Actually, I think larger goals wouldn't have much effect on the incidence of diving or fouling. An increase in the size of the penalty kick area might slightly reduce fouling in the portion of the pitch added to the penalty kick area, although it might also slightly increase diving in that same portion. But it's remarkable that when Professor Birdthistle asks for proposals to lessen the huge effect refereeing can have on match results, one response calls for a larger penalty kick area. Surely that would give the referee more opportunity to alter the course of the match.

It's much more realistic--in terms of what might be acceptable worldwide--to talk about better ways of enforcing the Laws of the Game against diving and fouling. Most of these would not require any changes in the Laws of the Game or, at most, minimal changes. Here I offer some very tentative thoughts. I do not know how they would work out in practice. Rigorous trials in one of the lower leagues would have to take place before any changes are adopted.

In the World Cup 1986 quarterfinal match which is the subject of the first video above, Argentina won, 2-1, on their way to victory in the final and England were eliminated. Although Argentina did have the advantage in play through much of the match, only goals count on the score sheet and thus it is fair to say Maradona's Hand of God goal was decisive in the match. This hand ball goal is the best argument for instant video replay examination and/or one or more extra officials stationed somewhere up in the stands with the power to consult with the referee.

The main objection to consulting either video replays or extra officials in the stands is, of course, the danger that it will turn football into a game of rapidly repeated stops and starts. Football's free-flowing nature is perhaps its most attractive quality; certainly it is an essential quality. So the question becomes which plays should be subject to re-examination by either of these methods.

The one thing I would not do is allow the teams, the coaches or their players the right to insist on re-examination of a play. That would lead to abuse and ruin the game. Only when the referee, an assistant referee or an extra official in the stands raises a question should re-examination be allowed. In other words, re-examination would discretionary with the officials.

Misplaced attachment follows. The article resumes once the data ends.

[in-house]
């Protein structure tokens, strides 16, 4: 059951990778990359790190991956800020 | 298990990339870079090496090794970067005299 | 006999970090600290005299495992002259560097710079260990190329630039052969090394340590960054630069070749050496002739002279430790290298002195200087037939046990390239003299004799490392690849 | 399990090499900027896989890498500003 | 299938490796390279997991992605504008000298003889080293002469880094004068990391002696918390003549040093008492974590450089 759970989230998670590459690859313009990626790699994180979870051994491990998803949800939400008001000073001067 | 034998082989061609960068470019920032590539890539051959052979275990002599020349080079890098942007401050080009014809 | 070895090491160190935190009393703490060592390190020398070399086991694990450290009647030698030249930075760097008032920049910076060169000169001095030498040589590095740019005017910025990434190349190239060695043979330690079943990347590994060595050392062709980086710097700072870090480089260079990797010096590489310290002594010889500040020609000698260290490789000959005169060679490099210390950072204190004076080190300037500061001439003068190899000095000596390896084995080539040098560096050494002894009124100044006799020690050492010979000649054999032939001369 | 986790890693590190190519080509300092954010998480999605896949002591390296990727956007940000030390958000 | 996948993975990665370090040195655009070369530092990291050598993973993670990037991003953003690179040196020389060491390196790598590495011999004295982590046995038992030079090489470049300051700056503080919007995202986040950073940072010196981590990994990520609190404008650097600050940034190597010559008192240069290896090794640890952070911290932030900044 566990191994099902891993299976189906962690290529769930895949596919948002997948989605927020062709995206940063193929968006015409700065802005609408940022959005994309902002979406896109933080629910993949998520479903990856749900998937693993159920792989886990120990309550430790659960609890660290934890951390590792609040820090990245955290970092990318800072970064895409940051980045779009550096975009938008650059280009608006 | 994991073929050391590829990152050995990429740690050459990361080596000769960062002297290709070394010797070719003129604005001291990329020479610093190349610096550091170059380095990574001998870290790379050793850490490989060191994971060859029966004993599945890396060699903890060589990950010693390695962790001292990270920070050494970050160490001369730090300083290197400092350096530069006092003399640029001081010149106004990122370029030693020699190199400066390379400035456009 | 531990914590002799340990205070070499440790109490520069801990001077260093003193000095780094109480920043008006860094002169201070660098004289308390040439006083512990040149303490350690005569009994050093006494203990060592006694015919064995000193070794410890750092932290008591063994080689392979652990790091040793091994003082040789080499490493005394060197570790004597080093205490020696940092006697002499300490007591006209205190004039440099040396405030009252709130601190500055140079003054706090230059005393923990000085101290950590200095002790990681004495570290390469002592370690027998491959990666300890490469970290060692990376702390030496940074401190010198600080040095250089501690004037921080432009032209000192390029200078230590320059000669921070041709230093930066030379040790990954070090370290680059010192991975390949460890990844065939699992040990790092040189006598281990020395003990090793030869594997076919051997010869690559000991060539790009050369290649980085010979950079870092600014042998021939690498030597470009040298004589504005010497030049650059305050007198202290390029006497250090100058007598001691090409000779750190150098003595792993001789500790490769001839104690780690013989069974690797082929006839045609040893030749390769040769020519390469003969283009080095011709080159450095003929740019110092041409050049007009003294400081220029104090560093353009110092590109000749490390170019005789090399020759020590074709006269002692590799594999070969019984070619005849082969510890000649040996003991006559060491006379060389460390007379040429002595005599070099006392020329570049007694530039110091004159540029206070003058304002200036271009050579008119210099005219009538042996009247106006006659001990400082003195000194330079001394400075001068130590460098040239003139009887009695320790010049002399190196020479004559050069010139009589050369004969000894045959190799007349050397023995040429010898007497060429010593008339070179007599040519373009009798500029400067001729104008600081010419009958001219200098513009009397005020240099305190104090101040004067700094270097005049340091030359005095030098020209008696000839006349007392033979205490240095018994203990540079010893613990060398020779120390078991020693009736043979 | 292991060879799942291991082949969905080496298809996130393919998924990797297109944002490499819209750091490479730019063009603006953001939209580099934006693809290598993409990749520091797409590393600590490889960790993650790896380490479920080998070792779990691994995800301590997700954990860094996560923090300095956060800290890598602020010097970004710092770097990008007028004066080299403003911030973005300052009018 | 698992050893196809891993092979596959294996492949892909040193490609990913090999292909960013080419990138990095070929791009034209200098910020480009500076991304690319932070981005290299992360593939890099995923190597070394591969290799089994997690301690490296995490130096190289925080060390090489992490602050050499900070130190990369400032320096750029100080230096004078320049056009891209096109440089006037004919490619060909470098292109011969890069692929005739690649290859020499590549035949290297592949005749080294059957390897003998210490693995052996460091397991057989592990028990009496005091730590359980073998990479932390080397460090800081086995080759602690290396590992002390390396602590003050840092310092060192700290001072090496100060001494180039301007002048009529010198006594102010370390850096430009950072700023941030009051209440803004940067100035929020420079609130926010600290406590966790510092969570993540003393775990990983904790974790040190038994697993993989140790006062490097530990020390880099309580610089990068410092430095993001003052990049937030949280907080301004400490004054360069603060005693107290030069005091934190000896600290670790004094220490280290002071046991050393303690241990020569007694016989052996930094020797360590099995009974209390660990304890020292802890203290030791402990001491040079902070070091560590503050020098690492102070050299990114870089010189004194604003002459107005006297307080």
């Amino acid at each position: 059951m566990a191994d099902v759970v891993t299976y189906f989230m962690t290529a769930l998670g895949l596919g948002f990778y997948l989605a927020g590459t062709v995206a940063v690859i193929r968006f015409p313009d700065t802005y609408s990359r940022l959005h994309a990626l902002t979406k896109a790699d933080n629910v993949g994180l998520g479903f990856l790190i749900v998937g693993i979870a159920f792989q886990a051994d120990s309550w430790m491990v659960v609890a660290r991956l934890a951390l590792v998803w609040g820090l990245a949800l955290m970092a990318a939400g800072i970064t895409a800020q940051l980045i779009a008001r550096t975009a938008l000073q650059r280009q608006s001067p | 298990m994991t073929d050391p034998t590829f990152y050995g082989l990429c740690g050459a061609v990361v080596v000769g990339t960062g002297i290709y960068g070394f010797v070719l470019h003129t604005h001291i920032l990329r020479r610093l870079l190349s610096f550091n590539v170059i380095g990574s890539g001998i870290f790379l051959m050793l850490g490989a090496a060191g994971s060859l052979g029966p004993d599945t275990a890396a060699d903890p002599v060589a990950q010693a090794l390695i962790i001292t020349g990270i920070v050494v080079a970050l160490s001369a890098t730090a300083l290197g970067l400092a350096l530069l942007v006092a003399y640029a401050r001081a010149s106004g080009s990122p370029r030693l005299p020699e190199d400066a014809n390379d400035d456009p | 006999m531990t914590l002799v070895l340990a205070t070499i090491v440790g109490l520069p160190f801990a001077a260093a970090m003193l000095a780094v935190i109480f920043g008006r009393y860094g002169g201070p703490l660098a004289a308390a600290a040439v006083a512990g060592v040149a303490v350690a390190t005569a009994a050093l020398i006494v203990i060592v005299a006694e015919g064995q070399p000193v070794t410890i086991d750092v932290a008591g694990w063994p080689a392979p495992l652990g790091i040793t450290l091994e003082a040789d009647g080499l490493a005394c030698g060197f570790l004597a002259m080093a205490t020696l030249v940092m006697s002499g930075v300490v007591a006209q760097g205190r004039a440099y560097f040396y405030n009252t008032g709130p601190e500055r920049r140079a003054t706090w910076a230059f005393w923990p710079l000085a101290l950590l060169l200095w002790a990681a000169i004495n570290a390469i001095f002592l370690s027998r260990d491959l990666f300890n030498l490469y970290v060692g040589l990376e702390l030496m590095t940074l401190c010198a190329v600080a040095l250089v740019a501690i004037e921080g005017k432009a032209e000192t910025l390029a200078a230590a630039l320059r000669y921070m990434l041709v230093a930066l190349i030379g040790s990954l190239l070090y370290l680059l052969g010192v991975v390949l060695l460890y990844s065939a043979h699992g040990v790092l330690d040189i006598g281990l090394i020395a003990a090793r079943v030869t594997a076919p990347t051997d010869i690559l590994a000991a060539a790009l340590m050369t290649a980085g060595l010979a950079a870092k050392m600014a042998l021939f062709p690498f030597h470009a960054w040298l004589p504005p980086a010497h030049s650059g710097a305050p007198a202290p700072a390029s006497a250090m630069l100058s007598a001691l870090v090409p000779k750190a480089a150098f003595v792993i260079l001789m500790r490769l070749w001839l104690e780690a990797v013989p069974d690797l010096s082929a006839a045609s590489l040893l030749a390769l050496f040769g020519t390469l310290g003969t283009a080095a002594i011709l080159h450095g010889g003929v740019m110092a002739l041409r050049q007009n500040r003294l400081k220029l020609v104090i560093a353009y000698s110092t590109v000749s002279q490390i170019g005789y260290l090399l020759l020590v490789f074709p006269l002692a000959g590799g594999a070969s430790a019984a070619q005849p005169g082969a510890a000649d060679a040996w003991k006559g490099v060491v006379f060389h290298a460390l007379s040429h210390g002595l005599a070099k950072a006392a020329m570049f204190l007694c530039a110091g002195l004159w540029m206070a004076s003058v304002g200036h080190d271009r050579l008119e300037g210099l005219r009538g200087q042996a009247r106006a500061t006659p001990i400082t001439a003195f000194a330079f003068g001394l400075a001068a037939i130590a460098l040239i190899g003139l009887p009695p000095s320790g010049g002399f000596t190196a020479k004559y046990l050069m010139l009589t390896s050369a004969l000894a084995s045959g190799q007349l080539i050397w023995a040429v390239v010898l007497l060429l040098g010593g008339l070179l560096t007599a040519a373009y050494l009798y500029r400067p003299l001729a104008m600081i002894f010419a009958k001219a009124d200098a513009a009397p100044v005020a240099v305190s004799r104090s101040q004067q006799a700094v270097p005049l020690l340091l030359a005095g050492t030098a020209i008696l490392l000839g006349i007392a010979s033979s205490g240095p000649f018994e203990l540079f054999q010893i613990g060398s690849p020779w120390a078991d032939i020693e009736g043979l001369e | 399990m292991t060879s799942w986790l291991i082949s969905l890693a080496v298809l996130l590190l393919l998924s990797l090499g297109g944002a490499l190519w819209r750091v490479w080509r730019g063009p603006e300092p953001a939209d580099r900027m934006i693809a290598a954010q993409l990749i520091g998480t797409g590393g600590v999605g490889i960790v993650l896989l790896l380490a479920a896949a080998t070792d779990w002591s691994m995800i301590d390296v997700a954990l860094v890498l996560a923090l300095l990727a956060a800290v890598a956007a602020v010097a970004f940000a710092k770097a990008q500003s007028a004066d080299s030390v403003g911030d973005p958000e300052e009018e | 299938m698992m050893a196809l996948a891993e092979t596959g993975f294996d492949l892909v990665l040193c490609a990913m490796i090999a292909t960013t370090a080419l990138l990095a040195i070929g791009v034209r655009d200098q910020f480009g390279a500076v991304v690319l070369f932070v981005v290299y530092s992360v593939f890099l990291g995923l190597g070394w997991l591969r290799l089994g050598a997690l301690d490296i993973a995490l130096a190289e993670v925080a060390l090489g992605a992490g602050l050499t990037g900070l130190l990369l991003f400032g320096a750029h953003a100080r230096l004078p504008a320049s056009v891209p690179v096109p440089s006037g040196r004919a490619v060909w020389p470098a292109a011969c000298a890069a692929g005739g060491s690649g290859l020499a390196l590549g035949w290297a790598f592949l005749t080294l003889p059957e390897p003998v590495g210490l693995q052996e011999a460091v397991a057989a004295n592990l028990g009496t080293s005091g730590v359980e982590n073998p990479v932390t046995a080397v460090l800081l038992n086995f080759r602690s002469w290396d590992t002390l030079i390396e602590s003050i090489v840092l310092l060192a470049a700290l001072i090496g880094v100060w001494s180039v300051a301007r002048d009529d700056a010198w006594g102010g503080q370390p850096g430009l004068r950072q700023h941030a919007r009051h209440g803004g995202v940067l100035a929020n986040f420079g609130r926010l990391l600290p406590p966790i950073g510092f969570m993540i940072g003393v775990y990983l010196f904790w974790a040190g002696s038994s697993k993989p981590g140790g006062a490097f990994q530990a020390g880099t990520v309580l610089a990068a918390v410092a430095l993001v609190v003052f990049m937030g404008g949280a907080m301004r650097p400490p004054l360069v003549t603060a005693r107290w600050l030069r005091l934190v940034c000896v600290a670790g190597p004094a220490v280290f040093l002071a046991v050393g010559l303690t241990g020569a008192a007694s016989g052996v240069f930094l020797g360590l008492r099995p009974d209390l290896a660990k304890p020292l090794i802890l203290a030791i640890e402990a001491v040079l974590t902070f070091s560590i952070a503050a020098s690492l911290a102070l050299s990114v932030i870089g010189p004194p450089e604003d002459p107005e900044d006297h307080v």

When the referee already has stopped play, there is little reason to oppose examination of video replays provided it is done quickly because the free flow of the game is not disrupted. Thus when the referee has stopped play to award a goal, a penalty kick, a yellow or red card or even an ordinary free kick and one of the officials raises a question as to the propriety of the call, I would not oppose video replay examination if it could be done immediately. I have seen ice hockey games in which video replay examination took ages. That would not do in football. If re-examination cannot be done instantly, it should not be done at all.

Video tape re-examination would, as I have said, be discretionary with the officials. Thus, even if an official thinks an error might have been made in a call, he might waive a replay if he is not sure about the error or if he thinks the error will probably not be costly to one of the teams—as, for example, when an ordinary free kick is awarded against the attacking team in the other team's half. The stoppage in play before a free kick is taken is usually very brief, and so perhaps there should be no videotape examination available for ordinary free kicks, although many direct free kicks taken within, say, 35 yards of the goalkeeper do result in goals and thus do change the course of the match.